|30||Caleb Thielbar||2.03||30||Bryan Garcia||1.66|
Hansel Robles had a disastrous 10.26 ERA in 2020, but he did have a… less disastrous 7.29 spRA. Robles was hurt by how earned runs were charged. He was removed with the bases loaded twice in situations in which all three runners scored. Meanwhile, Blake Parker was the biggest beneficiary of classic Earned Runs among relievers, as his very good 2.81 ERA in 2020 doesn’t fall in line with his poor 5.06 spRA. Parker let five inherited runners score out of 14, including two from first base.
Every time there’s a Defensive Misplay leading to a run, the defense is charged a portion of a Split Run. Here are the 30 teams in terms of BIS’ flagship stat, Defensive Runs Saved, against Team Split Runs in 2020:
The World Series Champion Dodgers had the fewest Split Runs against them in the league, falling in line with their No. 2 overall ranking in Defensive Runs Saved. You can see that the Giants were middle of the pack in Team DRS but their misplays cost their pitchers the most total Split Runs, at 29.25.
It’s one thing to have a collective defense consistently make good plays at the right time; it’s another to prevent mistakes from happening at the most crucial times, and mistakes that could swing a game towards the other team.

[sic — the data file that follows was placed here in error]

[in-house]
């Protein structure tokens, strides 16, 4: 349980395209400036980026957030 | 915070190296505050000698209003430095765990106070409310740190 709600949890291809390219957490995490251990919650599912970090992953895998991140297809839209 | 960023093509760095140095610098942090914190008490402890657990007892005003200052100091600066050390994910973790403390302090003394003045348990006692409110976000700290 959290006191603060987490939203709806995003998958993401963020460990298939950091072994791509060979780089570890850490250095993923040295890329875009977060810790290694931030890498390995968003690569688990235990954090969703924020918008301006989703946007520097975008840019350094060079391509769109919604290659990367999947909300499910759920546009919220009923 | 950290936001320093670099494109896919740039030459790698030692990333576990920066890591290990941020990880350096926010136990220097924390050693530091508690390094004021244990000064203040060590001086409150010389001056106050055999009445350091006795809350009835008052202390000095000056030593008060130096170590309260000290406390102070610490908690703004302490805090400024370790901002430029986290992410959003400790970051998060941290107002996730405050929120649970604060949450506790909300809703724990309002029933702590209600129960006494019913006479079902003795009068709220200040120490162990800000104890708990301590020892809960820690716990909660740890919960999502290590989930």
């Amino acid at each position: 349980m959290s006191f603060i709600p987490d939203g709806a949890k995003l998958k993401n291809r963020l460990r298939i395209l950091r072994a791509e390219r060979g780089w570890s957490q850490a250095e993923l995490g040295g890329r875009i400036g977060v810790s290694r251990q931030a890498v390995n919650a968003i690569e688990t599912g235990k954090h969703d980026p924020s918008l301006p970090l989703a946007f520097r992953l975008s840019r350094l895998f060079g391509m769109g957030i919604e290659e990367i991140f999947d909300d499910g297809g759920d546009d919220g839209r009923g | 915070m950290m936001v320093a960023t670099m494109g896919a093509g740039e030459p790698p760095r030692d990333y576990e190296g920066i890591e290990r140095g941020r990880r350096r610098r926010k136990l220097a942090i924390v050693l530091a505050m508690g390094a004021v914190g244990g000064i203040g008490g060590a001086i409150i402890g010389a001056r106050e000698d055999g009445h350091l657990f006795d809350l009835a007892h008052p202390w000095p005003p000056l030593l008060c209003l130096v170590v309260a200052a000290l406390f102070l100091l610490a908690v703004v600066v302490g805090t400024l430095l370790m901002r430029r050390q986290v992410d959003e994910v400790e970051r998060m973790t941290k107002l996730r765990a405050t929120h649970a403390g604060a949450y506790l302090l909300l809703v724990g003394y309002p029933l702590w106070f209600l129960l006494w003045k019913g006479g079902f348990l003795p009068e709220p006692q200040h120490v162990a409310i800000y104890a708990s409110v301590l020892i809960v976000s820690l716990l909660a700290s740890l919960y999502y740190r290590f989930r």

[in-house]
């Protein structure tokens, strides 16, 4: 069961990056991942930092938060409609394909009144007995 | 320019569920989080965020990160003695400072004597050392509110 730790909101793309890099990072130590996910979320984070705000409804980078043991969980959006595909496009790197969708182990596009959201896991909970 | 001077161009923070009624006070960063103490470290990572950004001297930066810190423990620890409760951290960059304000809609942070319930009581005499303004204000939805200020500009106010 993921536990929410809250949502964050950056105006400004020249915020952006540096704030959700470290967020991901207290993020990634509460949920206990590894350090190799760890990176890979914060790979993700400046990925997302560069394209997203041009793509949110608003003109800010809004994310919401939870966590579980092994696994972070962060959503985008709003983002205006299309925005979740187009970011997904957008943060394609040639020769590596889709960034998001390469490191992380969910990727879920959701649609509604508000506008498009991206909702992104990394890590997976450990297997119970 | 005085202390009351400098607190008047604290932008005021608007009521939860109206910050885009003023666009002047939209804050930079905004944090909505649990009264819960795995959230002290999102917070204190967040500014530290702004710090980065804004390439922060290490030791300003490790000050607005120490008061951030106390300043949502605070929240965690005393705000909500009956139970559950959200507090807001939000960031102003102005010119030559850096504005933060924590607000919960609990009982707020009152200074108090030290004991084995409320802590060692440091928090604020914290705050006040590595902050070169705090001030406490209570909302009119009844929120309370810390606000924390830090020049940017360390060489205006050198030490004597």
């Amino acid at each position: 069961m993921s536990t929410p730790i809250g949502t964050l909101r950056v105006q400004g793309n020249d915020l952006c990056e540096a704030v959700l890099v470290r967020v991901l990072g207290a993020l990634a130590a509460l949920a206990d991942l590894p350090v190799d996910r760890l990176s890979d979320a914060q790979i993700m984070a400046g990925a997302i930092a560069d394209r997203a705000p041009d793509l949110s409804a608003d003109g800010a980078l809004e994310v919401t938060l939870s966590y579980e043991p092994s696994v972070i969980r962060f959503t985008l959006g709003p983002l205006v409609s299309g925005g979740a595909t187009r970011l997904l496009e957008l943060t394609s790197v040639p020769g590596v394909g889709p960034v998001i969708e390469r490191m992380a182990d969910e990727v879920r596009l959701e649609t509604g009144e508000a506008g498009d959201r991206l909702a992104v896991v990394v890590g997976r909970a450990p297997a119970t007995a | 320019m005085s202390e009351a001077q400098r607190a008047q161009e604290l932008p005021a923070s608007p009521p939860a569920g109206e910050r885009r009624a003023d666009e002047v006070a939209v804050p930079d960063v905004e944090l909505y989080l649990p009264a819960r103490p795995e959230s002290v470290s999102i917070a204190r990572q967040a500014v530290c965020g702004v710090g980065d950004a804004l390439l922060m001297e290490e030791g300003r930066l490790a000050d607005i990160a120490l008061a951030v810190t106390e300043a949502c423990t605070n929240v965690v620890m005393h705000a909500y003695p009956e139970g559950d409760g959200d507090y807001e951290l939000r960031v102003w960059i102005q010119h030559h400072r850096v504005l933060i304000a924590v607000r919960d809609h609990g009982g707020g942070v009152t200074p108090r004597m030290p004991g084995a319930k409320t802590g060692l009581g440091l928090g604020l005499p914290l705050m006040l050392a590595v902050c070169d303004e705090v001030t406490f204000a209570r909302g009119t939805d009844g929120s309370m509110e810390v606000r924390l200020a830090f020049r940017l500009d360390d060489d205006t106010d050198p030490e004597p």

If a pitcher has a higher spRA than ERA, then at least a portion of unearned runs were partially his fault. If a Pitcher has a higher ERA than spRA, then their defense made a few misplays behind him that weren’t called errors, and/or relievers came in and were unable to put out that pitcher’s fire, causing the pitcher’s ERA to go up, possibly unfairly.
I believe Split Runs works because it gets closer to a proper measurement of damage the pitcher allowed. There is some room for improvement (i.e. potentially adding in Good Fielding Plays to mirror how the system handles Defensive Misplays) but even just the splitting of responsibility between pitcher, defense, and subsequent relievers is a strong start.